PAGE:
Next: Some people believe Trump has a personality disorder.
Some people think he has a personality disorder
Like many celebrities and reality TV stars, Donald Trump has a big personality. But The Atlantic notes that many people who have interacted with him have gotten the feeling that Trump is an actor playing a character. “More than even Ronald Reagan, Trump seems supremely cognizant of the fact that he is always acting. He moves through life like a man who knows he is always being observed,” The Atlantic reports. For that and other reasons, Trump’s personality is pretty unique (and unusual) in Washington.
Many media platforms have offered up assessments of the particulars of Trump’s personality, noting his extroversion, his reputation for disagreeableness, and his tendencies toward social ambition and aggressiveness. Intense speculation about Trump’s psychological motivations, and potential psychiatric diagnoses, have led many who oppose him to posit that he has narcissistic personality disorder.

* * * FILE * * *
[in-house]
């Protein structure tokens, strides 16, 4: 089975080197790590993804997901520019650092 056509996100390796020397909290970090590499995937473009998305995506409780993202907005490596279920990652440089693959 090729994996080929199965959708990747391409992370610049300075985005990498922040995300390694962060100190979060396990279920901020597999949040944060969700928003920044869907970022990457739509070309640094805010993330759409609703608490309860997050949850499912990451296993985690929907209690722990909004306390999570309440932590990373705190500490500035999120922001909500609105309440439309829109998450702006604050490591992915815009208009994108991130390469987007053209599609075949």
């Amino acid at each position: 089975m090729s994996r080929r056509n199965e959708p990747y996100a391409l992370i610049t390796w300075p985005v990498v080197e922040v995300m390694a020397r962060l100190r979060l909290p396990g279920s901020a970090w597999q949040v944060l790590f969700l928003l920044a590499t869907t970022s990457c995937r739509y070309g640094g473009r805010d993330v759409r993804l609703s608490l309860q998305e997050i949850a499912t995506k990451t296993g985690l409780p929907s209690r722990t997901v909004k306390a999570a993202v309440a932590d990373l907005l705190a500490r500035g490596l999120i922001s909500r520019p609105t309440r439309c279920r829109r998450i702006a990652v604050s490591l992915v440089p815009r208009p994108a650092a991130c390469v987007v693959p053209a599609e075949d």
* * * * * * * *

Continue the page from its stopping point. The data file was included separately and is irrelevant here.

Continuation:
But Allen Frances, the psychiatrist who led the task force that wrote the Diagnostic and Statistical Manual of Mental Disorders IV, wrote to The New York Times that Trump “may be a world-class narcissist, but this doesn’t make him mentally ill, because he does not suffer from the distress and impairment required to diagnose mental disorder.”
Additionally, the American Psychiatric Association warned psychiatrists against publicly speculating about Trump’s mental state without an in-person evaluation.
Additional reporting by Jess Bolluyt.